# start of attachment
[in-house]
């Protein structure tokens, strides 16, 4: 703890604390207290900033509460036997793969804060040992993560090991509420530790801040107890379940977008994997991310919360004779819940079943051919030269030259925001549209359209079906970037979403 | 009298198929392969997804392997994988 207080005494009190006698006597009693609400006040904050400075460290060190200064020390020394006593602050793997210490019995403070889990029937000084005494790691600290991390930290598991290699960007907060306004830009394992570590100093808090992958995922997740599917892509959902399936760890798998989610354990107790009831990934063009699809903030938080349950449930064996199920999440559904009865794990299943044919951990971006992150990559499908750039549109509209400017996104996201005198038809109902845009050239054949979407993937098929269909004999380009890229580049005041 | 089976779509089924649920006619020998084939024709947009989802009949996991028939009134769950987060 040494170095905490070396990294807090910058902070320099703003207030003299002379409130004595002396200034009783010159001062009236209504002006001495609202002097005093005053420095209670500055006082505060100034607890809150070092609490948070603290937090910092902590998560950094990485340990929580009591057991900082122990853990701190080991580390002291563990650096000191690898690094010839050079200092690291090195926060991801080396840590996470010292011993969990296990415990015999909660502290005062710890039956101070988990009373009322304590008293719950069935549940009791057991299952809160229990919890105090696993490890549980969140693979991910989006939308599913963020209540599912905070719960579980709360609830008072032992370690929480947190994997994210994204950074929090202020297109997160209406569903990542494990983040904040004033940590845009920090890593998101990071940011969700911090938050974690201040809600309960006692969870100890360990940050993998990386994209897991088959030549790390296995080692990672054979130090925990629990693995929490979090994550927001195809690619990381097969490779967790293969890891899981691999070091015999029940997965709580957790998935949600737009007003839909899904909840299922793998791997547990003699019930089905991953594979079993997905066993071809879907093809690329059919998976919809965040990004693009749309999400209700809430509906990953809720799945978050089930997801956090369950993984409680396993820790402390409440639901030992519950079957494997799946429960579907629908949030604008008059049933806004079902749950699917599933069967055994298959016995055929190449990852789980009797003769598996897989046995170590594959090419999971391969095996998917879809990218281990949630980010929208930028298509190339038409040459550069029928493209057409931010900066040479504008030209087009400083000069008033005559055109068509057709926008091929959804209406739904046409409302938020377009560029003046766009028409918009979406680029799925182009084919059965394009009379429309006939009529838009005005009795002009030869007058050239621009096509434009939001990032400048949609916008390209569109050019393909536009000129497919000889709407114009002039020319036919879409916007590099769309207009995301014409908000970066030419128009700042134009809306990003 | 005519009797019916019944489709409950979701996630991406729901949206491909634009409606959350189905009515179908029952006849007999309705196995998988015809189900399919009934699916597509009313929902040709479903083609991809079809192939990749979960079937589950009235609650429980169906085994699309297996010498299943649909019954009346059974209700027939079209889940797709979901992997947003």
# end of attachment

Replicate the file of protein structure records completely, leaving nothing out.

[in-house]
């Protein structure tokens, strides 16, 4: 703890604390207290900033509460036997793969804060040992993560090991509420530790801040107890379940977008994997991310919360004779819940079943051919030269030259925001549209359209079906970037979403 | 009298198929392969997804392997994988 207080005494009190006698006597009693609400006040904050400075460290060190200064020390020394006593602050793997210490019995403070889990029937000084005494790691600290991390930290598991290699960007907060306004830009394992570590100093808090992958995922997740599917892509959902399936760890798998989610354990107790009831990934063009699809903030938080349950449930064996199920999440559904009865794990299943044919951990971006992150990559499908750039549109509209400017996104996201005198038809109902845009050239054949979407993937098929269909004999380009890229580049005041 | 089976779509089924649920006619020998084939024709947009989802009949996991028939009134769950987060 040494170095905490070396990294807090910058902070320099703003207030003299002379409130004595002396200034009783010159001062009236209504002006001495609202002097005093005053420095209670500055006082505060100034607890809150070092609490948070603290937090910092902590998560950094990485340990929580009591057991900082122990853990701190080991580390002291563990650096000191690898690094010839050079200092690291090195926060991801080396840590996470010292011993969990296990415990015999909660502290005062710890039956101070988990009373009322304590008293719950069935549940009791057991299952809160229990919890105090696993490890549980969140693979991910989006939308599913963020209540599912905070719960579980709360609830008072032992370690929480947190994997994210994204950074929090202020297109997160209406569903990542494990983040904040004033940590845009920090890593998101990071940011969700911090938050974690201040809600309960006692969870100890360990940050993998990386994209897991088959030549790390296995080692990672054979130090925990629990693995929490979090994550927001195809690619990381097969490779967790293969890891899981691999070091015999029940997965709580957790998935949600737009007003839909899904909840299922793998791997547990003699019930089905991953594979079993997905066993071809879907093809690329059919998976919809965040990004693009749309999400209700809430509906990953809720799945978050089930997801956090369950993984409680396993820790402390409440639901030992519950079957494997799946429960579907629908949030604008008059049933806004079902749950699917599933069967055994298959016995055929190449990852789980009797003769598996897989046995170590594959090419999971391969095996998917879809990218281990949630980010929208930028298509190339038409040459550069029928493209057409931010900066040479504008030209087009400083000069008033005559055109068509057709926008091929959804209406739904046409409302938020377009560029003046766009028409918009979406680029799925182009084919059965394009009379429309006939009529838009005005009795002009030869007058050239621009096509434009939001990032400048949609916008390209569109050019393909536009000129497919000889709407114009002039020319036919879409916007590099769309207009995301014409908000970066030419128009700042134009809306990003 | 005519009797019916019944489709409950979701996630991406729901949206491909634009409606959350189905009515179908029952006849007999309705196995998988015809189900399919009934699916597509009313929902040709479903083609991809079809192939990749979960079937589950009235609650429980169906085994699309297996010498299943649909019954009346059974209700027939079209889940797709979901992997947003």